Glomerular filtration rate changes constantly to accommodate the variations in the osmolar load. Osmolar load varies based on the diet and the rate of protein breakdown. When a patient is faced with a large osmolar load, the GFR drastically increases, and elimination of the additional osmoles is enhanced. In the kidney, the elimination process is tightly regulated by tubuloglomerular feedback (TGF) (3). During TGF, enhanced sodium chloride delivery to the loop of Henle and distal convoluted tubules results in significant afferent arteriolar vasoconstriction. This mechanism is orchestrated via a chloride-sensitive signaling process through the juxtaglomerular apparatus. As the result, nephrons avoid rapid loss of electrolytes and maintain GFR in the physiological range. Loop diuretics block this signaling process, and afferent arteriolar vasoconstriction is avoided. With RenalGuard, however, the GFR increases significantly due to a rapid load of osmoles received in the form of normal saline. Unlike physiological scenarios, TGF is not able to modulate the enhanced GFR due to the blocking effect of furosemide on the juxtaglomerular apparatus. This results in a significant increase in GFR during RenalGuard use. This hyperfiltration will increase elimination of serum creatinine. When an intervention, such as RenalGuard, directly affects the serum creatinine level, the outcome of interest (renal function) cannot be adequately assessed based on the serum creatinine level alone.
In the current study, patients in the control group are in a disadvantageous position because they likely (data are not provided in the paper) received a much smaller osmolar load because they did not need to reach 300 ml/h of urine output. Therefore, the GFR would not be expected to increase to the same extent in the control group as in the intervention group. Moreover, the control group did not receive furosemide to mitigate TFG, and the chloride load in this group could actually have enhanced afferent arteriolar vasoconstriction. The sum total of these effects in the control group, particularly coupled with the vasoconstrictive characteristics of contrast media, may have resulted in severe vasoconstriction of the afferent arteriole and decreases in the GFR. We suspect that it is this physiological phenomenon that has been detected as stage 1 AKI in the current study. Information regarding osmolar load and elimination (amount of osmoles received and osmolar excretion via urine) in each arm of the study would have helped to delineate this issue. Finally, the extent of tubular cell damage in each group is unclear as there were no renal stress or injury biomarkers measured.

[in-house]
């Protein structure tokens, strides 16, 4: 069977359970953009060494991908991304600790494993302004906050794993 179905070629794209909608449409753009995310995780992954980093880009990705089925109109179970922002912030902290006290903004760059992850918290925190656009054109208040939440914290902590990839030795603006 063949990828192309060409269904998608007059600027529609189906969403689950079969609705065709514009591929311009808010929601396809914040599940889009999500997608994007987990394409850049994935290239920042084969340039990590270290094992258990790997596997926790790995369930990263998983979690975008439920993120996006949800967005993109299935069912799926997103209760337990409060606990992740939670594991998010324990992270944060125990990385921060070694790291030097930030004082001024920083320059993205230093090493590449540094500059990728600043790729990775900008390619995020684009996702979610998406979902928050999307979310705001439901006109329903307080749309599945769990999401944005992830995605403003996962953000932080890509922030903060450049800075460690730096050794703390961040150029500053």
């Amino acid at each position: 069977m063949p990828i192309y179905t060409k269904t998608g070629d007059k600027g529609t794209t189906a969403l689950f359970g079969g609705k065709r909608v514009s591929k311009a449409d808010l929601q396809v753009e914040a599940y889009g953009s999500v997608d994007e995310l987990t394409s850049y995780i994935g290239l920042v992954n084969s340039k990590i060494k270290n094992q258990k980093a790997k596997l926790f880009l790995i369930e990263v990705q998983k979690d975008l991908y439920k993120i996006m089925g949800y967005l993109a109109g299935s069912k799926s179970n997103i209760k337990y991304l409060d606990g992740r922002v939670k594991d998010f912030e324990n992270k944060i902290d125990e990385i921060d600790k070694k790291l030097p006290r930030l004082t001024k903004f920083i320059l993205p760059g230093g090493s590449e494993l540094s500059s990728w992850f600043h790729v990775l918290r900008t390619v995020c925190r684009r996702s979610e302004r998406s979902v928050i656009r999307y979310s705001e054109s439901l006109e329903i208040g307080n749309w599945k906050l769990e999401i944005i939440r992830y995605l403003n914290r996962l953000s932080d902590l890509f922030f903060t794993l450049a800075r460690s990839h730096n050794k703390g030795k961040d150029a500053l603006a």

What, then, can we conclude from the current paper? First, the RenalGuard system appears to be safe to use in patients undergoing TAVR and is associated with lower creatinine increases, but there are no differences in important clinical endpoints, including need for hemodialysis. We are not convinced that serum creatinine is an appropriate sole marker for AKI when a renal flushing system is being used for the reasons outlined previously. Finally, the RenalGuard system should be evaluated in a larger multicenter trial enrolling patients at moderate to high risk of post-procedural AKI, whether that be TAVR or PCI. Such a trial should incorporate more robust markers of kidney function, such as iothalamate clearance and cystatin C, in conjunction with kidney stress and injury biomarkers (e.g., insulin-like growth factor binding protein-7 and tissue inhibitor metalloproteinase-2 , neutrophil gelatinase–associated lipocalin , kidney injury molecule-1 ). Until such trials are performed, we believe that it is premature to advocate widespread adoption of renal flushing for the prevention of AKI.
↵∗ Editorials published in JACC: Cardiovascular Interventions reflect the views of the authors and do not necessarily represent the views of JACC: Cardiovascular Interventions or the American College of Cardiology.
Both authors have reported that they have no relationships relevant to the contents of this paper to disclose.
- American College of Cardiology Foundation